What I Do
Deborah Cannada, Librarian - West Side Elementary School, Charleston, WV.
The AFL-CIO, the CLC, and the UNT, the national labor organizations of the U.S., Canada, and Mexico, join in urging caution regarding the announcement that Mexico and Canada have been invited to join negotiations for the Trans-Pacific Partnership Free Trade Agreement (TPP).
Although we would welcome a TPP that creates good jobs, strengthens protection for fundamental labor rights—such as freedom of association and authentic collective bargaining—protects the environment, and boosts global economic growth and development for all, American, Canadian, and Mexican workers cannot afford another corporate-directed trade agreement. Good jobs, secure labor rights, and rising standards of living for all workers must guide the TPP negotiations.
To have a positive impact on working families in the U.S., Canada, and Mexico, the TPP must break from NAFTA, which imposed a destructive economic model that expands the rights and privileges of multinational corporations at the expense of working families, communities, and the environment. The model of globalization enshrined in NAFTA promotes a race to the bottom in terms of wages, labor rights, environmental protection, and public interest regulation. By suppressing demand, this model became a leading cause of the current global recession.
To exit the global recession, the U.S., Canada, and Mexico must abandon the low-road growth model of NAFTA, and instead pursue a trade model that includes the promotion of fundamental labor rights included in the ILO core conventions; the creation of high wage, high benefit jobs; and the preservation of domestic policy space so that nations can conserve their natural resources, stabilize their financial markets, ensure food and product safety, and otherwise promote the public interest without fear of investor-state lawsuits.
Moreover, the negotiations must make clear that any improved provisions for workers in the TPP will override any corresponding harmful provisions in NAFTA—otherwise, working families will have gained little. As important, any stronger provisions in NAFTA must remain in force or be reincorporated into the TPP. In particular, the NAFTA labor side agreement (the NAALC) includes protections for migrant workers—a protection largely absent in subsequent U.S. FTAs. The AFL-CIO, CLC, and UNT strongly believe that the TPP should ensure that migrant workers are able to enjoy the same rights and protections as a country’s domestic workforce. In addition, migrant workers must be protected from fraudulent or abusive recruitment schemes.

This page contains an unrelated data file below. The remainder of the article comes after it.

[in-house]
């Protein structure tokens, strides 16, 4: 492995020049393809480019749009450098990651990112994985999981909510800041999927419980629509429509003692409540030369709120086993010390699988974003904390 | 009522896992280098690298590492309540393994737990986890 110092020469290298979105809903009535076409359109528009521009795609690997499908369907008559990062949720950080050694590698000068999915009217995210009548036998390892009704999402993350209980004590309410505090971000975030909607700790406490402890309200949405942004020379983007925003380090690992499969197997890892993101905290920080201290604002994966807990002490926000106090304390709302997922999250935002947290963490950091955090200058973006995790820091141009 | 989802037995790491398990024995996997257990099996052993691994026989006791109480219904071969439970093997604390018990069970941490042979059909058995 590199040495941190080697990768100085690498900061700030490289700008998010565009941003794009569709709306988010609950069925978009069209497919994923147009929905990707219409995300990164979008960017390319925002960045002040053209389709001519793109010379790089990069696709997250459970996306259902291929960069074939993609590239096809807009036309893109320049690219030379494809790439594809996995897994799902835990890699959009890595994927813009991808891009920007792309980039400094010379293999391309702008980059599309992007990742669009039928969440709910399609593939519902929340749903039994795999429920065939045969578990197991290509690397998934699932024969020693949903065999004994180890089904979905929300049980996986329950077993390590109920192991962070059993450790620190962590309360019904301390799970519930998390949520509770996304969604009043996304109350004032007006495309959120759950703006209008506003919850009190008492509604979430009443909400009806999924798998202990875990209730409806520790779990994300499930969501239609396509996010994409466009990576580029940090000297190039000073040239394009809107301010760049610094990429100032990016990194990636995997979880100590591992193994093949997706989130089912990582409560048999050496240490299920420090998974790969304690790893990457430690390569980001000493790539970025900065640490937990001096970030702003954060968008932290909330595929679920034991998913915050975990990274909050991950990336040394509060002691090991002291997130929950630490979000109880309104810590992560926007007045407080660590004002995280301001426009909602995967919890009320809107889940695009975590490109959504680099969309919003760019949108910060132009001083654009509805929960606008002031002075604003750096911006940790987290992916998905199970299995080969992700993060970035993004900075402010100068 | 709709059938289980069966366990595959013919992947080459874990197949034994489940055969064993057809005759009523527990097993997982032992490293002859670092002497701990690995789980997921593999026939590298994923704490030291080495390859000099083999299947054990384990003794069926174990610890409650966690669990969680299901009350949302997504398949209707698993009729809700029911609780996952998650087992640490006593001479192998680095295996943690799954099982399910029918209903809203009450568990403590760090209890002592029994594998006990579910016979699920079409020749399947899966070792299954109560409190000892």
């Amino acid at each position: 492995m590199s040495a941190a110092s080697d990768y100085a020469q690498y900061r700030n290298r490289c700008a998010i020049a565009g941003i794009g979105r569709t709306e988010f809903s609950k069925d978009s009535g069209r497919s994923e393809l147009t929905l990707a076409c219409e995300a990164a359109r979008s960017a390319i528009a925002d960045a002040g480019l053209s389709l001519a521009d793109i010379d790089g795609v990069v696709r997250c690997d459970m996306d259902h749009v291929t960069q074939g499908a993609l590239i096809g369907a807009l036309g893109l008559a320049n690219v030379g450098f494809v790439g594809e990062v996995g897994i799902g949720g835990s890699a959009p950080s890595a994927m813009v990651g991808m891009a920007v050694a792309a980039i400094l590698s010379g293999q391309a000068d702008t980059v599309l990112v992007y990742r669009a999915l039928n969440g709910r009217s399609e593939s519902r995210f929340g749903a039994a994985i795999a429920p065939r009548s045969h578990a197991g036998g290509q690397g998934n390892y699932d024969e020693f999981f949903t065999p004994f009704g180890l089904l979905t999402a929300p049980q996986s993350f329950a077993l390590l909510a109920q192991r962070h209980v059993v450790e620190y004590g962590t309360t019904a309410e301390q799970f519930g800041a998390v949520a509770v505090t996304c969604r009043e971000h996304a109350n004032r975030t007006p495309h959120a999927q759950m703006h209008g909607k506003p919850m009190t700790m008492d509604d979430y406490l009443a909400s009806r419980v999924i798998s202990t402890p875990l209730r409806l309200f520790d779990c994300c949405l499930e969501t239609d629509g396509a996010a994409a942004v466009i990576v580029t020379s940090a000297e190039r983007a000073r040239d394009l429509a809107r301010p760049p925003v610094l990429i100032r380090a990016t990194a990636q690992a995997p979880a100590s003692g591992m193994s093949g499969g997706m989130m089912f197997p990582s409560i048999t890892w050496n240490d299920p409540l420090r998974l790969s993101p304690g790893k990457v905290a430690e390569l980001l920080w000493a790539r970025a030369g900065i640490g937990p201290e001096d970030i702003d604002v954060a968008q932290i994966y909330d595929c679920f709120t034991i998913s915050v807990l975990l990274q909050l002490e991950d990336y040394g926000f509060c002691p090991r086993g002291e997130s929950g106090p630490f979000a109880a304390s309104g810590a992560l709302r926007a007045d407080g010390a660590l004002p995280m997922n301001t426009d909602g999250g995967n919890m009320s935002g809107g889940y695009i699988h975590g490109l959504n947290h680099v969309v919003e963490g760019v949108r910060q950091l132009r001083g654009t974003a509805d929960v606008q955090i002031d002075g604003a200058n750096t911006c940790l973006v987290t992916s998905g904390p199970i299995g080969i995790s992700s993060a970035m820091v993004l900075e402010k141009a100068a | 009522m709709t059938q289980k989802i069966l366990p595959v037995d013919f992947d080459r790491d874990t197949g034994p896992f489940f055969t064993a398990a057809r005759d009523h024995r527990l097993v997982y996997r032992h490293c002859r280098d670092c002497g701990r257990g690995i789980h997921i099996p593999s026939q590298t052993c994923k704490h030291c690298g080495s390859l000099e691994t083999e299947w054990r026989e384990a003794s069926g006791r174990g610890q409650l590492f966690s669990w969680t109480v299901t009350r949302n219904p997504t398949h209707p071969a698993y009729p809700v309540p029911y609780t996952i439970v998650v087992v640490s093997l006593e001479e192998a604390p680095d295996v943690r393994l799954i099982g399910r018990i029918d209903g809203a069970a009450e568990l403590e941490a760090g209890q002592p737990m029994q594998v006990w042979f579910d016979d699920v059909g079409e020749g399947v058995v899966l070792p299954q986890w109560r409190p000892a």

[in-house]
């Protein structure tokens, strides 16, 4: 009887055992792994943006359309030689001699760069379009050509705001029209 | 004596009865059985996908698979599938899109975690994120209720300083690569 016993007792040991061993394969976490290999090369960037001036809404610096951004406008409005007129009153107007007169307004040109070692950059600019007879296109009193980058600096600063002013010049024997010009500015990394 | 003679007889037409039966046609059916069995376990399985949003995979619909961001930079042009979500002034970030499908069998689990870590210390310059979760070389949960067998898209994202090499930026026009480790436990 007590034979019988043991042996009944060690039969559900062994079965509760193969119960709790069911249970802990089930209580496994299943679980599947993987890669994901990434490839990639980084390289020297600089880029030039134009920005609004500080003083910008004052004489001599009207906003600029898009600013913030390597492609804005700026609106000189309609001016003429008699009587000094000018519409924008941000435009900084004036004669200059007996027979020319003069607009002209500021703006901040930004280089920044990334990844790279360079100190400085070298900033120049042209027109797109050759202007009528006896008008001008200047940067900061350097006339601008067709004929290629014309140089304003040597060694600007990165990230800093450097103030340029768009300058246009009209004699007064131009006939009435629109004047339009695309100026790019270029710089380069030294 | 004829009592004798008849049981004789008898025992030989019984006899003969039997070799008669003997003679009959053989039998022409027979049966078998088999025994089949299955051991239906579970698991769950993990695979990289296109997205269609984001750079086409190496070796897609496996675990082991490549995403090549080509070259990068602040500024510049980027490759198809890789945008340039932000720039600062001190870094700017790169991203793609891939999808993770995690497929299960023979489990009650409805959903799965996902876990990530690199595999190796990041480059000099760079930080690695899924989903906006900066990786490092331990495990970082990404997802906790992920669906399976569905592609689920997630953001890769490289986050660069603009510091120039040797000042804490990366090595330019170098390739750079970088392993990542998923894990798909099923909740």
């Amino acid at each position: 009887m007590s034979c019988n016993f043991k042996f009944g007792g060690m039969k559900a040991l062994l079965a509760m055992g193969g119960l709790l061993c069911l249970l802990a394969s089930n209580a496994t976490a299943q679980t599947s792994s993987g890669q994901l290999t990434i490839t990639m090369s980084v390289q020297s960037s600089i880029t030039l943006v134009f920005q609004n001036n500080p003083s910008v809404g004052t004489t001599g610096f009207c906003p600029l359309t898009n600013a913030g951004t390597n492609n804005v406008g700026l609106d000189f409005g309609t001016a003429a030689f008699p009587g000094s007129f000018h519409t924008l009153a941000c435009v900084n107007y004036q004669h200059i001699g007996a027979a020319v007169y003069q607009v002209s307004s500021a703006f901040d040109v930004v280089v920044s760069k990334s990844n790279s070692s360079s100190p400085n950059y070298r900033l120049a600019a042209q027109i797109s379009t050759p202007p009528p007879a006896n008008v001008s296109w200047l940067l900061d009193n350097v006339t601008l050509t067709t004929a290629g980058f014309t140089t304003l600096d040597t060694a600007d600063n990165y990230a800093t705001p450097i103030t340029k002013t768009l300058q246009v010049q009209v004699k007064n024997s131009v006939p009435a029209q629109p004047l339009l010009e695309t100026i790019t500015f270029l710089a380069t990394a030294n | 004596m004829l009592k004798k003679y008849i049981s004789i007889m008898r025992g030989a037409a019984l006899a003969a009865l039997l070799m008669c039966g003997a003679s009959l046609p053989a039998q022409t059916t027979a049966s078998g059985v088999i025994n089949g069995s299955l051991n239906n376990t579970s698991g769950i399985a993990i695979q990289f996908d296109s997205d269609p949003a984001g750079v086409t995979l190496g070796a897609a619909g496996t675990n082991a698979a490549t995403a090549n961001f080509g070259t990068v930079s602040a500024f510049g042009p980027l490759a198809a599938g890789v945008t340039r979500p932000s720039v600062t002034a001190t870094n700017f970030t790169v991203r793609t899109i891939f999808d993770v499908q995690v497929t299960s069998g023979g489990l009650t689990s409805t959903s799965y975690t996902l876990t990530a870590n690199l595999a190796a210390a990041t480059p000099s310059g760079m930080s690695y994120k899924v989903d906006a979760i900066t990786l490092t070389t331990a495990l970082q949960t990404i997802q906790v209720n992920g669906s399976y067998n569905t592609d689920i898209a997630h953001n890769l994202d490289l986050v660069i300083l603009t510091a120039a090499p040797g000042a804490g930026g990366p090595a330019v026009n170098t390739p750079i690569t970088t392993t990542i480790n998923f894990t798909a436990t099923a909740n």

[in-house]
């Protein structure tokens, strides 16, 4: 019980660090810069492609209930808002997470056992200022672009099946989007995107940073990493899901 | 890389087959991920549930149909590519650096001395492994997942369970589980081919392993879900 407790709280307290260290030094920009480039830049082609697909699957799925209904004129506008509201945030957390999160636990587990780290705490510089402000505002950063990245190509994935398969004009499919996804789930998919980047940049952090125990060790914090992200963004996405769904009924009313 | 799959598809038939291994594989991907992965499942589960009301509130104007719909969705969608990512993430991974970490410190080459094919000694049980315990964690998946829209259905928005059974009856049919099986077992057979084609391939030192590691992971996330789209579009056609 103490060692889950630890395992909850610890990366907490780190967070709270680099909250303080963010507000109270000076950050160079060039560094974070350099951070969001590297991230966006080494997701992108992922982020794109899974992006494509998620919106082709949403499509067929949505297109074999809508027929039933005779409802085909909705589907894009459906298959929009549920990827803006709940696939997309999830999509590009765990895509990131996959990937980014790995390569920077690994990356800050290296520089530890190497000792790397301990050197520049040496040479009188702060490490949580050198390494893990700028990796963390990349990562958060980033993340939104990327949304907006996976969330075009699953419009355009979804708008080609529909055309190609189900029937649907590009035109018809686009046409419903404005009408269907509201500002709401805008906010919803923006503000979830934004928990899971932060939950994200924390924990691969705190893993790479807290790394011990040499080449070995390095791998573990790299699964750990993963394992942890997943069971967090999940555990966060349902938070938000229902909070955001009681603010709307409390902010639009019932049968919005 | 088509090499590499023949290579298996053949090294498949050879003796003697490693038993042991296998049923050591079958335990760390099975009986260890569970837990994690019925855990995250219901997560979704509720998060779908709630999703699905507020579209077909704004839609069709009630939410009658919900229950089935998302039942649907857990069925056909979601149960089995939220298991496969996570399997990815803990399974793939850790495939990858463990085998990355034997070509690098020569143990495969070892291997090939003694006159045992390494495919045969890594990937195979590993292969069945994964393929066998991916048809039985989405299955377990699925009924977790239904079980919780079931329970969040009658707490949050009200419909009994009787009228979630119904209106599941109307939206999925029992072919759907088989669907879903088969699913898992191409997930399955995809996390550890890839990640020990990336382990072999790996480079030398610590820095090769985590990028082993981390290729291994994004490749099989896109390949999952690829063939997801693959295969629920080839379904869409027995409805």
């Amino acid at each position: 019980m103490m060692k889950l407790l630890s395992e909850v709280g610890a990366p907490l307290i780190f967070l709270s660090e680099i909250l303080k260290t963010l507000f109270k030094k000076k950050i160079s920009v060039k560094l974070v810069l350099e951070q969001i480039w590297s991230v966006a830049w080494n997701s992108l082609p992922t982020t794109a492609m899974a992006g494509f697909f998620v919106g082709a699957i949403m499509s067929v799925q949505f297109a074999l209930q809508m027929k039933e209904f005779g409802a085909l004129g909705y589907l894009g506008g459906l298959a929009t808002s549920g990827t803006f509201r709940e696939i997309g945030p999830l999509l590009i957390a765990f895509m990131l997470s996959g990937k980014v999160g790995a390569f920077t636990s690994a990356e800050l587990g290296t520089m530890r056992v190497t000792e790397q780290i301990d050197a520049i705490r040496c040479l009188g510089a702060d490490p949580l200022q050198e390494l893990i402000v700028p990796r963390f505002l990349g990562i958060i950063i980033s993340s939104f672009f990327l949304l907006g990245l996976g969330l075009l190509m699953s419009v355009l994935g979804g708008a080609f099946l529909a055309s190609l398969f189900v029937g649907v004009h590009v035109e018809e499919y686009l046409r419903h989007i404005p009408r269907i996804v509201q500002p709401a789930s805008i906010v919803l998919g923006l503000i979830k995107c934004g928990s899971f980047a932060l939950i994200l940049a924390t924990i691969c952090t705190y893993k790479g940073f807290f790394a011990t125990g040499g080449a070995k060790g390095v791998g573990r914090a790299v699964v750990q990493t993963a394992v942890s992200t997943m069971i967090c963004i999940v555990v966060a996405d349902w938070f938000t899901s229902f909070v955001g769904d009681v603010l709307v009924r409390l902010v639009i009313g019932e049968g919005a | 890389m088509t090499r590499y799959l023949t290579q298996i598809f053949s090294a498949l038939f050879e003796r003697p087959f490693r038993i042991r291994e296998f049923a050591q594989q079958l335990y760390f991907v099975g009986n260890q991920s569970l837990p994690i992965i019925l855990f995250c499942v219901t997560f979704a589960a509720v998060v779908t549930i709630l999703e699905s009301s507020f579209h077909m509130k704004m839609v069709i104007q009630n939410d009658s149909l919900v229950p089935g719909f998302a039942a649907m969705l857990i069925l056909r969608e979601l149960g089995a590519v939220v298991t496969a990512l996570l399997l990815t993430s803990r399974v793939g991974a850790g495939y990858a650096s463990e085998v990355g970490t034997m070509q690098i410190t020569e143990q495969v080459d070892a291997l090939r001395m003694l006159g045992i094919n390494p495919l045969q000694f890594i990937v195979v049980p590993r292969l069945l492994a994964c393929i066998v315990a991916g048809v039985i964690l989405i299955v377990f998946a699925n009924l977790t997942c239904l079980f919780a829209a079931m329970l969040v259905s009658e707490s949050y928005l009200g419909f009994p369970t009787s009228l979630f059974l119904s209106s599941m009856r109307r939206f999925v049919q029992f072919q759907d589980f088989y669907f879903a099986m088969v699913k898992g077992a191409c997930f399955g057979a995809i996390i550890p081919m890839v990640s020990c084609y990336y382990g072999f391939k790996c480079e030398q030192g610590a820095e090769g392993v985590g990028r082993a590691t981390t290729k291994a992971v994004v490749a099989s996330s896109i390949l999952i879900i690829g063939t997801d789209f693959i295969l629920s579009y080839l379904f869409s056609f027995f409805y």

The ultimate impact of the TPP on working families in the U.S., Canada, and Mexico is by no means certain. It will depend will depend entirely upon its rules. Therefore, it will be impossible to celebrate the inclusion of Mexico and Canada until the specifics of the agreement are known. To the extent that key TPP provisions represent enforceable improvements over NAFTA rules, Canada’s and Mexico’s accession has the potential to benefit working families in all three countries. If instead, the TPP follows the neoliberal model and substitutes corporate interests for national interests, workers in all three countries will continue to pay a high price in the form of suppressed wages, a more difficult organizing environment, and general regulatory erosion, even as large corporations will continue to benefit.
We call on our governments to work with us to include in the TPP provisions to ensure strong worker protections, a healthy environment, safe food and products, and the ability to regulate financial and other markets to avoid future global economic crises.
Contact: Josh Goldstein (202) 637-5018